Although we understand the need to get information and updates about the pandemic, our ability to search for more can lead to information gluttony.
It starts innocently enough: one moment you are reading today’s highlights; suddenly, you find something that strikes you emotionally, or something disturbed you (which probably made you angry), you expand your search, you read more news, you dig for more, then you find sources that support your views, you find solace in an echo chamber and your interest on the matter peaks. Then you find dissidents in an internet 2.0 platform. You start by pitching-in ideas to create a debate. Suddenly, they respond viciously, appending it with an insult. You retaliate in kind. A silent, electronic hostility between comments and quips ensues, inviting trollers and bullies and rabid fans into the fray. The discourse had descended into madness.
There, I just described a typical war on Twitter.
Notice that the news that you read in social media today are flashed in a headline, so meticulously composed. with the aim of doing more than catch your attention, but tug your heartstrings and switch-on your impulsivity. In social media parlance, they are called Click Baits. Most head-turning headlines want to hold captive readers just to lead them into a rabbit hole.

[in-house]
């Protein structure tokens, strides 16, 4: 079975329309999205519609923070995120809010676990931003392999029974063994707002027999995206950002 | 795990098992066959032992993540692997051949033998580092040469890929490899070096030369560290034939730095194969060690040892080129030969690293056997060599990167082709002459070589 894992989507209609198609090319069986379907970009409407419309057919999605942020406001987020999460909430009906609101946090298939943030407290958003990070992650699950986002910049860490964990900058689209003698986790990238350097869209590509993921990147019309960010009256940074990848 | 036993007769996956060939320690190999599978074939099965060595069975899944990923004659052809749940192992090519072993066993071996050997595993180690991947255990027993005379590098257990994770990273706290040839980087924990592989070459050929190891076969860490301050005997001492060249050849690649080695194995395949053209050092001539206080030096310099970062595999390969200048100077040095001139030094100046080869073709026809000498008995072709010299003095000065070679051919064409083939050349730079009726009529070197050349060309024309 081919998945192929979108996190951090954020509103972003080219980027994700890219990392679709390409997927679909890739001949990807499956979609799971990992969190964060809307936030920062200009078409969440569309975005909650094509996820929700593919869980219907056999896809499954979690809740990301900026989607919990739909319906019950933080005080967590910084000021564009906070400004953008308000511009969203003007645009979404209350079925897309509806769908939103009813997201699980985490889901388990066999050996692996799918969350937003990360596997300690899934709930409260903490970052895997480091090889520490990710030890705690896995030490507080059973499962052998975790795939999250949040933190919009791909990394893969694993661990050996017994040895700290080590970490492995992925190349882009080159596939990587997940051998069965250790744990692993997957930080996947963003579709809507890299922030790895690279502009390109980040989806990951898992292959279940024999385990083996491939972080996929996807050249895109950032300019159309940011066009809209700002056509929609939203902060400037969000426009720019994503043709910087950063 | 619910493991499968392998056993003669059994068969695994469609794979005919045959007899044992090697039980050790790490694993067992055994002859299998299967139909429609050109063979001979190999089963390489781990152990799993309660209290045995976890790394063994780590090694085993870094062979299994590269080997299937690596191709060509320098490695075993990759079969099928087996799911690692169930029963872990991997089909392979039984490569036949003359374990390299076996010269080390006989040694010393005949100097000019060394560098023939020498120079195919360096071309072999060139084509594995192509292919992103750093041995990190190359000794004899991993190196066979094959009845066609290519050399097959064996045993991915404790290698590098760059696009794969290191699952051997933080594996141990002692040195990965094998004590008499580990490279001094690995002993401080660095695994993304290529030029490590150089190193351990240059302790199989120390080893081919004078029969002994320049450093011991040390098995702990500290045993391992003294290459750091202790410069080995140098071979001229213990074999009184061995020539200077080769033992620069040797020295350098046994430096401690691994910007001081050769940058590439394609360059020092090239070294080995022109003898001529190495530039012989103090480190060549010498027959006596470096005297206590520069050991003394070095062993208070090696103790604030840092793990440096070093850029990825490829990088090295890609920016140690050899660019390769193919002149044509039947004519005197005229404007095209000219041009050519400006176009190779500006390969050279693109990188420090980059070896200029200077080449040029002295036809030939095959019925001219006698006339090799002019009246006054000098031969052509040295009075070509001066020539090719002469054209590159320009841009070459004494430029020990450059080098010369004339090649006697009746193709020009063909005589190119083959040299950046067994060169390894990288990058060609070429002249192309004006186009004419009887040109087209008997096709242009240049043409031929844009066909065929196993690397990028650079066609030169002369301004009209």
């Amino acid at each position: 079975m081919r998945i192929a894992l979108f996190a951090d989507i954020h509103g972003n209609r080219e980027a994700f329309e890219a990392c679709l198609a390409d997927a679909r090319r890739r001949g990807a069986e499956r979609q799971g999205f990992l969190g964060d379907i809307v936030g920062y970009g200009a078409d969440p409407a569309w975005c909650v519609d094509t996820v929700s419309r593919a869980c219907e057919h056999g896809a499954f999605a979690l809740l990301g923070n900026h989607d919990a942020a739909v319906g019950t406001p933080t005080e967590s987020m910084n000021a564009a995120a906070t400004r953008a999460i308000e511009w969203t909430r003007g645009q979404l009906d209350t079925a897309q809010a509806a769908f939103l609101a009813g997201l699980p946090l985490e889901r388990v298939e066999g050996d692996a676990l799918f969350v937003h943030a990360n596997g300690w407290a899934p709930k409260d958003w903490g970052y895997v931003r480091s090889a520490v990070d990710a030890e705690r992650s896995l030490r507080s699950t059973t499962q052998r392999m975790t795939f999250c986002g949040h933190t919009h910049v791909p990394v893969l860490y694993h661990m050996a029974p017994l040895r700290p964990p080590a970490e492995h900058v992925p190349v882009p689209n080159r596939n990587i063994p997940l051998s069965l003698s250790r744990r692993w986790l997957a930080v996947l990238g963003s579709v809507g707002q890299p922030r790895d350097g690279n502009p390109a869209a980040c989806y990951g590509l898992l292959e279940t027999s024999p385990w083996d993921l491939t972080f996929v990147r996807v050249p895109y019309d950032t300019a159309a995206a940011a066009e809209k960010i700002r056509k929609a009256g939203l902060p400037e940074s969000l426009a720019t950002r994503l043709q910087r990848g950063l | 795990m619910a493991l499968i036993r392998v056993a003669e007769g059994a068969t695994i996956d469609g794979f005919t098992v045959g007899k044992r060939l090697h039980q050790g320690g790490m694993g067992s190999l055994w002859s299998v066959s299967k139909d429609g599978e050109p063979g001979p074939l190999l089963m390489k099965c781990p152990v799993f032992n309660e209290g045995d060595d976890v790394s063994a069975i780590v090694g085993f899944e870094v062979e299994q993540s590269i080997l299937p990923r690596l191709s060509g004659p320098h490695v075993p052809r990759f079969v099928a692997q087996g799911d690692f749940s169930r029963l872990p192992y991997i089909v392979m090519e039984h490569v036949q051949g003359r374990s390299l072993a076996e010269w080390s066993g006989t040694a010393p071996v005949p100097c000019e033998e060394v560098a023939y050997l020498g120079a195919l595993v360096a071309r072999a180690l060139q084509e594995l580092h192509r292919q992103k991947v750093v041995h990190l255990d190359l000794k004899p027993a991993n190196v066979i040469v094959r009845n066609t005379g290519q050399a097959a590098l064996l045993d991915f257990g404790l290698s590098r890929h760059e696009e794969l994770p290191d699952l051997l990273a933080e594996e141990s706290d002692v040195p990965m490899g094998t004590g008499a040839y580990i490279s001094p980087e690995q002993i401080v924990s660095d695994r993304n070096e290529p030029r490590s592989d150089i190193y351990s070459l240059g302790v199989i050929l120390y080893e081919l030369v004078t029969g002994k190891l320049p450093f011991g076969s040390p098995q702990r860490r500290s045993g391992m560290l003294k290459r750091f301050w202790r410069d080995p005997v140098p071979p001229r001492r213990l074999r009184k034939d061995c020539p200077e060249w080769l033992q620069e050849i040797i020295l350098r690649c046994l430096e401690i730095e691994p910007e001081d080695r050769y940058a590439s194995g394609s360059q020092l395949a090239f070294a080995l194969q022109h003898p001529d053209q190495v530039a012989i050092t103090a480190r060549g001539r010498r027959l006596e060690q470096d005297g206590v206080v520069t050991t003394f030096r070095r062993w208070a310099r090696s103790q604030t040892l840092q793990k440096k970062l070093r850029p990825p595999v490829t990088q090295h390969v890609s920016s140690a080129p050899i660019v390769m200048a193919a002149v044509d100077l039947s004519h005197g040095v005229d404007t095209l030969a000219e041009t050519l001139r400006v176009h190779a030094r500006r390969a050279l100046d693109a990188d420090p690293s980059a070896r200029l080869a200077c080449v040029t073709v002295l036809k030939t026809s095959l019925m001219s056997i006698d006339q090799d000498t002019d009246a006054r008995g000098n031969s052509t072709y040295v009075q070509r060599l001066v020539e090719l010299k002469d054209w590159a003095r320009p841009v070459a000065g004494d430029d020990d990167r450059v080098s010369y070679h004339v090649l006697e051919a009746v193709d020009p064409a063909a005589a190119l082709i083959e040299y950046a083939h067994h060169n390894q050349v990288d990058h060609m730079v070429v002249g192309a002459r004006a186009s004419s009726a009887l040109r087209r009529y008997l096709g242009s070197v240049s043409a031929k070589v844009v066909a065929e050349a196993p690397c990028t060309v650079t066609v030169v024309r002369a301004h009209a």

If you are not careful, particularly in this critical time, you might be amusing yourself to anxiety.
So I want to emphasize two dangerous emotions that result in our overindulgence to information, especially when it comes to the current pandemic:
Depression and mania.
I believe these two emotions have their purposes. They are essentially the body’s defense mechanisms against perceived threats. However, they pose more disadvantages to our well-being if it goes into overdrive.
The depression and mania you may have felt during this pandemic are generally related to how and where you initially consumed information (and disinformation) about the virus.
When I read too much on the gloom and doom that the coronavirus had wrought, I had exposed myself to unnecessary fear. I was a wreck at home, nearly hopeless and often bitter. Certainly, if I maintained a diet of watching only the highlights of the day and not expose myself to bleak news and politicizing, I would’ve felt better.
Just looking at the rising number of infected people around the world has certainly pushed our panic buttons. This is exacerbated by the fact that we have very little understanding of coronavirus. But we have to pull ourselves together to survive this storm. If we give in to fear, we will retreat into our homes depressed, stressed-out, and perhaps, pulling with us all the other negative behavior that comes with it.